Please use this identifier to cite or link to this item: http://hdl.handle.net/2122/5881
AuthorsCesare, B.* 
Ferrero, S.* 
Salvioli-Mariani, E.* 
Pedron, D.* 
Cavallo, A.* 
Title“Nanogranite” and glassy inclusions: The anatectic melt in migmatites and granulites
Issue Date5-Oct-2009
Series/Report no.7/37 (2009)
DOI10.1130/G25759A.1
URIhttp://hdl.handle.net/2122/5881
KeywordsNanogranite and glassy inclusions, anatectic melt
Subject Classification04. Solid Earth::04.01. Earth Interior::04.01.04. Mineral physics and properties of rocks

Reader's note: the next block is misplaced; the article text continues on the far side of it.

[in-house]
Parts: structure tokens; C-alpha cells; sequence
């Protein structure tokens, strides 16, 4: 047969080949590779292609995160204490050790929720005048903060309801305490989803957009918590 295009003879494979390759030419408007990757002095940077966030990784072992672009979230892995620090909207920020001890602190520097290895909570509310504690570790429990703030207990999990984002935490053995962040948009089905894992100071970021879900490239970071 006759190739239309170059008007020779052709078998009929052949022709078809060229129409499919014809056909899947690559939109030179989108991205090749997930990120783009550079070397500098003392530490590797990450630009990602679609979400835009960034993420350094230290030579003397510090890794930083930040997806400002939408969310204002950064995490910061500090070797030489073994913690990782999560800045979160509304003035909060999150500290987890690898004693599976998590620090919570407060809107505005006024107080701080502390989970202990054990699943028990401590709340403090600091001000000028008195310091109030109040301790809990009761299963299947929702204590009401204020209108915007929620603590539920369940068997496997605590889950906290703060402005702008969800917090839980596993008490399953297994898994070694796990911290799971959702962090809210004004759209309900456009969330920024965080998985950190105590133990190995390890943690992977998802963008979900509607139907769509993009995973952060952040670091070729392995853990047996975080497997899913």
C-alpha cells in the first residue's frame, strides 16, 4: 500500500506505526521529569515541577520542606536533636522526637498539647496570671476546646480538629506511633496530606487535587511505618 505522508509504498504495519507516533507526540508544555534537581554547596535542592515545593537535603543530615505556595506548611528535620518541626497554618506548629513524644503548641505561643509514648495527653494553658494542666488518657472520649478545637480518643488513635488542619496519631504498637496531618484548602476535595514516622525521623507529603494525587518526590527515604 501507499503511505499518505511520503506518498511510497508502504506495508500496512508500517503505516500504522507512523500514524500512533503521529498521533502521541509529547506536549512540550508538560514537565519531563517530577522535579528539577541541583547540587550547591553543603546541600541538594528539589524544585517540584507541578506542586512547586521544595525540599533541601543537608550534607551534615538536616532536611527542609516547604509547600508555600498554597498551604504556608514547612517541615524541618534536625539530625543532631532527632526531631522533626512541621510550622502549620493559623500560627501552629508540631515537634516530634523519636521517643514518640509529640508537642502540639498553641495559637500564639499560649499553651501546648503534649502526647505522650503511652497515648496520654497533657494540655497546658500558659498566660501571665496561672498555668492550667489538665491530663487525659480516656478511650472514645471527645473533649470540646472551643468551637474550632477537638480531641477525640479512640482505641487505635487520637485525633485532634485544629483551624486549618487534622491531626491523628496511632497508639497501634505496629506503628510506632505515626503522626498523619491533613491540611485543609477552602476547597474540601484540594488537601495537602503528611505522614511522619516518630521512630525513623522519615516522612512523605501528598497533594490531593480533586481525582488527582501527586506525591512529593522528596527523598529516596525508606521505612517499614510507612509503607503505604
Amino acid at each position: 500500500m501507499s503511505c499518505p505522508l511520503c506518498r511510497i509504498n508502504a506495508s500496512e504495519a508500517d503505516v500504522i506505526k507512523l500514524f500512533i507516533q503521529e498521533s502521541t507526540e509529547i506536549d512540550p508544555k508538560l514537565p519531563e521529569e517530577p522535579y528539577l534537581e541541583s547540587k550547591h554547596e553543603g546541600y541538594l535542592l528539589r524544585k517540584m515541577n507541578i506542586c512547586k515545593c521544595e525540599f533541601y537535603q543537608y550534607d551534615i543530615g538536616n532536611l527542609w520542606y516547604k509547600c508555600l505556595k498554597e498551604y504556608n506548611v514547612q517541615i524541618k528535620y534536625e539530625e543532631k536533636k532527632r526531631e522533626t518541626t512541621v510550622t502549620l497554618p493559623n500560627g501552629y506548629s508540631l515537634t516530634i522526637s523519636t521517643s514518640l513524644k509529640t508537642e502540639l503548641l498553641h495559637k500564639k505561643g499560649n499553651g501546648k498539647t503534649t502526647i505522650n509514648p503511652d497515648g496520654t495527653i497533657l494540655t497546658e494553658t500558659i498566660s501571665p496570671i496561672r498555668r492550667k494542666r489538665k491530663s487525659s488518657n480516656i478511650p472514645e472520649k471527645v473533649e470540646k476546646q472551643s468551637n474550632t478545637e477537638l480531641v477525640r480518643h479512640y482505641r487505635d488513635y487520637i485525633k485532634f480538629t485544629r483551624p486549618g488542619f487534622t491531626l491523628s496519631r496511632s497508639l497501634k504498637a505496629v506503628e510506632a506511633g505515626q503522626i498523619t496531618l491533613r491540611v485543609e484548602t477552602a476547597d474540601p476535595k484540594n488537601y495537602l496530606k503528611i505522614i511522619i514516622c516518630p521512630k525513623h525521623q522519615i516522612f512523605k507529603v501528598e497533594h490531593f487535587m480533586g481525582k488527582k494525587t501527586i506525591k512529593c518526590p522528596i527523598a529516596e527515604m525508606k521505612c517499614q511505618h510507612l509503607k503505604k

AbstractUsing as a case study a granulite from the Kerala Khondalite Belt, India, we show that a former anatectic melt can be preserved as tiny (<25 μm) droplets within refractory minerals,in this case garnet. The melt is either fully crystallized as a Qtz-Ab-Kfs-Bt cryptocrystalline aggregate (“nanogranite”), or completely glassy in inclusions <15 μm. Both nanogranite and glassy inclusions have a peraluminous, ultrapotassic granitic composition that, in this case, does not correspond to a “minimum melt” and points to high melting temperatures, in agreement with the ultrahigh-temperature origin of the rock. This discovery indicates that peritectic minerals, growing during incongruent melting reactions, act as hosts for inclusions of anatectic melt, and that in the general case of slow cooling of the crust these inclusions will occur as nanogranite. Exceptionally, in the smallest inclusions, glass may be present due to inhibition of crystallization. Our results extend the frontiers of petrological and geochemical research in crustal melting, as the composition of natural anatectic melts can be directly analyzed rather than assumed.
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